1. Alzheimer's peptide amyloid-β, fragment 22-40, perturbs lipid dynamics
Matthew A Barrett, Marcus Trapp, Wiebke Lohstroh, Tilo Seydel, Jacques Ollivier, Matthias Ballauff, Norbert A Dencher, Thomas Hauß Soft Matter. 2016 Feb 7;12(5):1444-51. doi: 10.1039/c5sm02026c. Epub 2015 Dec 8.
The peptide amyloid-β (Aβ) interacts with membranes of cells in the human brain and is associated with Alzheimer's disease (AD). The intercalation of Aβ in membranes alters membrane properties, including the structure and lipid dynamics. Any change in the membrane lipid dynamics will affect essential membrane processes, such as energy conversion, signal transduction and amyloid precursor protein (APP) processing, and may result in the observed neurotoxicity associated with the disease. The influence of this peptide on membrane dynamics was studied with quasi-elastic neutron scattering, a technique which allows a wide range of observation times from picoseconds to nanoseconds, over nanometer length scales. The effect of the membrane integral neurotoxic peptide amyloid-β, residues 22-40, on the in- and out-of-plane lipid dynamics was observed in an oriented DMPC/DMPS bilayer at 15 °C, in its gel phase, and at 30 °C, near the phase transition temperature of the lipids. Near the phase-transition temperature, a 1.5 mol% of peptide causes up to a twofold decrease in the lipid diffusion coefficients. In the gel-phase, this effect is reversed, with amyloid-β(22-40) increasing the lipid diffusion coefficients. The observed changes in lipid diffusion are relevant to protein-protein interactions, which are strongly influenced by the diffusion of membrane components. The effect of the amyloid-β peptide fragment on the diffusion of membrane lipids will provide insight into the membrane's role in AD.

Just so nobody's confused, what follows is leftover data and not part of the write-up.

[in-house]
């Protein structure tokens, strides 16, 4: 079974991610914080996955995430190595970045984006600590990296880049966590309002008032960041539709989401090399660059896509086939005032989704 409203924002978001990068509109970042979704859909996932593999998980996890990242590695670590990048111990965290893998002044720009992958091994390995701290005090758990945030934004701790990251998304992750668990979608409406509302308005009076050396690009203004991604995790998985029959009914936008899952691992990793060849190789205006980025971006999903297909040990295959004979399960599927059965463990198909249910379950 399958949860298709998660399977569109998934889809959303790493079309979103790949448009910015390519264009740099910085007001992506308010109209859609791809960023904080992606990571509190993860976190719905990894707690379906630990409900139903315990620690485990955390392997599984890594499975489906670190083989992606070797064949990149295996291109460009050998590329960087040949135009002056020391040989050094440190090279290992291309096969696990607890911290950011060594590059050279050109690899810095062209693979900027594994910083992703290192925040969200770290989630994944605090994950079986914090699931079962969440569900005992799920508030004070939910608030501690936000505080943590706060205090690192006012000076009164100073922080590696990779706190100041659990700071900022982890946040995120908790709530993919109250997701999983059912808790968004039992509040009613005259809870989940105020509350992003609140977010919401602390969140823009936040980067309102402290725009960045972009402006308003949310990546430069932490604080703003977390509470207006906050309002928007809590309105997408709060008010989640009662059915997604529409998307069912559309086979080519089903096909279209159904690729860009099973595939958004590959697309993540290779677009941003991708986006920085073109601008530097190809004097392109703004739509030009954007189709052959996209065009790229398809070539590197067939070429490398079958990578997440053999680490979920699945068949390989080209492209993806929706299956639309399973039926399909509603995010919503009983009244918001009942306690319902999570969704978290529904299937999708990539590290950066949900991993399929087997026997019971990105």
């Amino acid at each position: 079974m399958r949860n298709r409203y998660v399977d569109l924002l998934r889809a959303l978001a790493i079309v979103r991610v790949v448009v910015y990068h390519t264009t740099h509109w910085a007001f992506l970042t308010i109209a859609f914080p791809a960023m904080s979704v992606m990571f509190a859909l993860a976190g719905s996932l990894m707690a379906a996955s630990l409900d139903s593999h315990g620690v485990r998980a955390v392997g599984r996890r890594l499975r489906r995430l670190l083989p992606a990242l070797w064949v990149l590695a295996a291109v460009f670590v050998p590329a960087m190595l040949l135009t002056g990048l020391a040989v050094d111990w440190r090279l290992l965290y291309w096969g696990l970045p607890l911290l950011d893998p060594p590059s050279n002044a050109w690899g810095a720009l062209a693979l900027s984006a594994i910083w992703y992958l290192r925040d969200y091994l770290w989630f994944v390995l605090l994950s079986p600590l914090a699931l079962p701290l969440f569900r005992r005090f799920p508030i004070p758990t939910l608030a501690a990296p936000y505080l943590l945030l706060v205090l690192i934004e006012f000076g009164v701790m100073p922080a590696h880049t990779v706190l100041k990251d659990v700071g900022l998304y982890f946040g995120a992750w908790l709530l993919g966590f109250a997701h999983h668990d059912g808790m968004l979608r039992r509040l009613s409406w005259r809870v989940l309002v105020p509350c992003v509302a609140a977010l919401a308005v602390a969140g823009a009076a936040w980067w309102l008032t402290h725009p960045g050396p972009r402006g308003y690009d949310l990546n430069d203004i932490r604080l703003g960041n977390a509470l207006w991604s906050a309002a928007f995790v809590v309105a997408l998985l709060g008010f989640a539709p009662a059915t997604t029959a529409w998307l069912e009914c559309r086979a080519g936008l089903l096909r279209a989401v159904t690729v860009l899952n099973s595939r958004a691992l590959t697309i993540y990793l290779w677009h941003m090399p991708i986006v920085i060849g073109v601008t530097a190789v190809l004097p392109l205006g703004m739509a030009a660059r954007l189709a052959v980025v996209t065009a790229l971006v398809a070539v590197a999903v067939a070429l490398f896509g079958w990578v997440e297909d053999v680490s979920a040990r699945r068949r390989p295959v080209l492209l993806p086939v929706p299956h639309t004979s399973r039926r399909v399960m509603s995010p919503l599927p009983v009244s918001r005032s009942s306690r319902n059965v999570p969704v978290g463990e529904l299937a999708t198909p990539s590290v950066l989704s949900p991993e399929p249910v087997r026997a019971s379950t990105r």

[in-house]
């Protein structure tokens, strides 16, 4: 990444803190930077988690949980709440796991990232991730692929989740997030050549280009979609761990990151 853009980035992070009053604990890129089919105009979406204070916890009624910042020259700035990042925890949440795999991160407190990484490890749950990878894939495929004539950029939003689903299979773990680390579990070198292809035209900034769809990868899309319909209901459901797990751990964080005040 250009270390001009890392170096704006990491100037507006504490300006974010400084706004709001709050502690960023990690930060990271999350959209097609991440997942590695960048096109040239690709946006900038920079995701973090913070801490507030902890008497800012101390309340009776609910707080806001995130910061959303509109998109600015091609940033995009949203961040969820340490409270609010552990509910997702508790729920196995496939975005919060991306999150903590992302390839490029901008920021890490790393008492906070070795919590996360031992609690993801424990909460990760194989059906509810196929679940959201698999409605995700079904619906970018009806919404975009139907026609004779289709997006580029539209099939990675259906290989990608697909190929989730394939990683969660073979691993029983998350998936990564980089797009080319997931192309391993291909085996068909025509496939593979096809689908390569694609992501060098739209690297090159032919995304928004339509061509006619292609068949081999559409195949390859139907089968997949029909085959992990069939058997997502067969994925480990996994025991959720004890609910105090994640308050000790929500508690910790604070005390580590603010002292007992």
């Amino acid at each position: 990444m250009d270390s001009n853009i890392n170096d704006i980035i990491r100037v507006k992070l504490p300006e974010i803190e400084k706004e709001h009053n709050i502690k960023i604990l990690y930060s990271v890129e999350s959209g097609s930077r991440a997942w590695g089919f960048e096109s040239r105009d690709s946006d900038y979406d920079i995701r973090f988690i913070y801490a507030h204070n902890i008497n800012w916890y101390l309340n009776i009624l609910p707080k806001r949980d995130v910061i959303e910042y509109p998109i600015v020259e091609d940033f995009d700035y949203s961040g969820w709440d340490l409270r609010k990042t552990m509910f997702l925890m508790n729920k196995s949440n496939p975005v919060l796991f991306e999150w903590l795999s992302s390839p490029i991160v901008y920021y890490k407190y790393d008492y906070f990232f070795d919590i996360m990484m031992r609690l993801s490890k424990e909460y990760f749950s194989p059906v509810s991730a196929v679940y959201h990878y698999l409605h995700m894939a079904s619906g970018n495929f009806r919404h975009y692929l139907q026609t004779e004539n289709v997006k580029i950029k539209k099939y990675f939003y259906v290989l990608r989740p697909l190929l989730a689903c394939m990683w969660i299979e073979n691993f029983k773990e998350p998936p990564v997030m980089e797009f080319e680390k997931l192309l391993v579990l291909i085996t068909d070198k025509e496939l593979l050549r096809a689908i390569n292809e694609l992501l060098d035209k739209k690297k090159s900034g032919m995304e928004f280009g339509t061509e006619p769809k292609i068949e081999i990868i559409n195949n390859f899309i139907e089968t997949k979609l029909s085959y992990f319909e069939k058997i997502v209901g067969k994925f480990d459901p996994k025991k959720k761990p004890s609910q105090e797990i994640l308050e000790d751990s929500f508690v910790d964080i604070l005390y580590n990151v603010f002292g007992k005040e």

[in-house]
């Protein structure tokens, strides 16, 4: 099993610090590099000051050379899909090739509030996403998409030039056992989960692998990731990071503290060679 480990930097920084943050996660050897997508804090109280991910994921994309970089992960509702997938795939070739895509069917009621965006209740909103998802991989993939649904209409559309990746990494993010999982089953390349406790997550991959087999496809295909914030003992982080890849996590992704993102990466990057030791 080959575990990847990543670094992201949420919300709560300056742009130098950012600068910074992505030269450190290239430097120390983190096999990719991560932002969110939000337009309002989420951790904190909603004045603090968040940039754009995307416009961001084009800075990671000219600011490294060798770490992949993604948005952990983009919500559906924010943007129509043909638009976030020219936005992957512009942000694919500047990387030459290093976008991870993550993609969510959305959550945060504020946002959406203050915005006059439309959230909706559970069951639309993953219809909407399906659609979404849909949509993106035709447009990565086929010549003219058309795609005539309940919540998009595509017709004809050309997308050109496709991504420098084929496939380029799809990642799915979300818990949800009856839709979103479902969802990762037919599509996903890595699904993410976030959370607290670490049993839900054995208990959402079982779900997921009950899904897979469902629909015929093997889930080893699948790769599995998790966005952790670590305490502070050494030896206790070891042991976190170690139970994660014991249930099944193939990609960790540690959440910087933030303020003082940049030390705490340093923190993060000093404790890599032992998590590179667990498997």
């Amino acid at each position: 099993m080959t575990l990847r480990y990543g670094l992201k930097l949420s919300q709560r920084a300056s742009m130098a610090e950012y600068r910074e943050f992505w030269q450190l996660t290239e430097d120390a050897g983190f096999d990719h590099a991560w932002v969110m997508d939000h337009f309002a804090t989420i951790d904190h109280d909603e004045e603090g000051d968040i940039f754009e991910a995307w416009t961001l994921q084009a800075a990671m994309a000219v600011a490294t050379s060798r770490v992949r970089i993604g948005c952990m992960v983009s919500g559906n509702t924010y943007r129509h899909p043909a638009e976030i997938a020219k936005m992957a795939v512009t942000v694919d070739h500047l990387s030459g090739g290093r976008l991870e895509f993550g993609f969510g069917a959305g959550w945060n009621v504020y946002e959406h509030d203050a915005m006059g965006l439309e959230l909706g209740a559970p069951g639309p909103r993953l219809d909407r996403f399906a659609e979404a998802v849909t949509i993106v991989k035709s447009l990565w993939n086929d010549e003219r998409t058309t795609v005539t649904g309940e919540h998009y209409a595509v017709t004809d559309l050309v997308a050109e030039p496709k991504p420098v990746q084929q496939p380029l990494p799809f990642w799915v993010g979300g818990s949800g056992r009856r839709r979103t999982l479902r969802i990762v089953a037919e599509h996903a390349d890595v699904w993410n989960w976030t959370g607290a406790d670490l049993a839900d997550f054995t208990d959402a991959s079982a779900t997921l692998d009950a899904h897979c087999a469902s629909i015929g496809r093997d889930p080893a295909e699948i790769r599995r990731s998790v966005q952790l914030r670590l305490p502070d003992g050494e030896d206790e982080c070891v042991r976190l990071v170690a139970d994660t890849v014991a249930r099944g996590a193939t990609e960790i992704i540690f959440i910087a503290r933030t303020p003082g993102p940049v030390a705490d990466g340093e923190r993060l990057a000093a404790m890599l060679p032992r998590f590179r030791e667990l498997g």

2. Beta-amyloid deposition and cognitive function in patients with major depressive disorder with different subtypes of mild cognitive impairment: (18)F-florbetapir (AV-45/Amyvid) PET study
Kuan-Yi Wu, Chia-Yih Liu, Cheng-Sheng Chen, Chia-Hsiang Chen, Ing-Tsung Hsiao, Chia-Ju Hsieh, Chin-Pang Lee, Tzu-Chen Yen, Kun-Ju Lin Eur J Nucl Med Mol Imaging. 2016 Jun;43(6):1067-76. doi: 10.1007/s00259-015-3291-3. Epub 2016 Jan 7.